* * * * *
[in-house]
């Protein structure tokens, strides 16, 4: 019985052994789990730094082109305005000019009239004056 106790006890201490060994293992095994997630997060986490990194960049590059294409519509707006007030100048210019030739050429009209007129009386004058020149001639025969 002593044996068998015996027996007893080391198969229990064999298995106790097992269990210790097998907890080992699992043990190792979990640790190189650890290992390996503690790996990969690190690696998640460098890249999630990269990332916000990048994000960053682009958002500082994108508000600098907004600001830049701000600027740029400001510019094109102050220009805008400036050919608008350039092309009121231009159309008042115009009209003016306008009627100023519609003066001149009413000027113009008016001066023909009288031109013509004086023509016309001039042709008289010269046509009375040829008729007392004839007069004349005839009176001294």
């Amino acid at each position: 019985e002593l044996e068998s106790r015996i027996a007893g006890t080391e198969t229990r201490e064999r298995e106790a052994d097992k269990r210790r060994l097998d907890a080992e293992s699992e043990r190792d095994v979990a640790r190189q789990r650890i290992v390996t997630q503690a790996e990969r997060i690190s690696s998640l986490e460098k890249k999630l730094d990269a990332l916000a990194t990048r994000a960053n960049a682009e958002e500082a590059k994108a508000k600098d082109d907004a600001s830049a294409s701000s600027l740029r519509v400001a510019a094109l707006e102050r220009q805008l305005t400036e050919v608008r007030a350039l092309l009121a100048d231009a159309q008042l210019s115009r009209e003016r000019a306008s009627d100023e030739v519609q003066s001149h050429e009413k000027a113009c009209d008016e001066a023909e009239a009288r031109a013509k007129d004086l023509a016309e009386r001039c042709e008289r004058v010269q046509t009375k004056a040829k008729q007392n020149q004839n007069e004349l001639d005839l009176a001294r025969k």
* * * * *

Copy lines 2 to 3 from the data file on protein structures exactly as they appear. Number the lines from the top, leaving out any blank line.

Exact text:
């Protein structure tokens, strides 16, 4: 019985052994789990730094082109305005000019009239004056 106790006890201490060994293992095994997630997060986490990194960049590059294409519509707006007030100048210019030739050429009209007129009386004058020149001639025969 002593044996068998015996027996007893080391198969229990064999298995106790097992269990210790097998907890080992699992043990190792979990640790190189650890290992390996503690790996990969690190690696998640460098890249999630990269990332916000990048994000960053682009958002500082994108508000600098907004600001830049701000600027740029400001510019094109102050220009805008400036050919608008350039092309009121231009159309008042115009009209003016306008009627100023519609003066001149009413000027113009008016001066023909009288031109013509004086023509016309001039042709008289010269046509009375040829008729007392004839007069004349005839009176001294």
């Amino acid at each position: 019985e002593l044996e068998s106790r015996i027996a007893g006890t080391e198969t229990r201490e064999r298995e106790a052994d097992k269990r210790r060994l097998d907890a080992e293992s699992e043990r190792d095994v979990a640790r190189q789990r650890i290992v390996t997630q503690a790996e990969r997060i690190s690696s998640l986490e460098k890249k999630l730094d990269a990332l916000a990194t990048r994000a960053n960049a682009e958002e500082a590059k994108a508000k600098d082109d907004a600001s830049a294409s701000s600027l740029r519509v400001a510019a094109l707006e102050r220009q805008l305005t400036e050919v608008r007030a350039l092309l009121a100048d231009a159309q008042l210019s115009r009209e003016r000019a306008s009627d100023e030739v519609q003066s001149h050429e009413k000027a113009c009209d008016e001066a023909e009239a009288r031109a013509k007129d004086l023509a016309e009386r001039c042709e008289r004058v010269q046509t009375k004056a040829k008729q007392n020149q004839n007069e004349l001639d005839l009176a001294r025969k």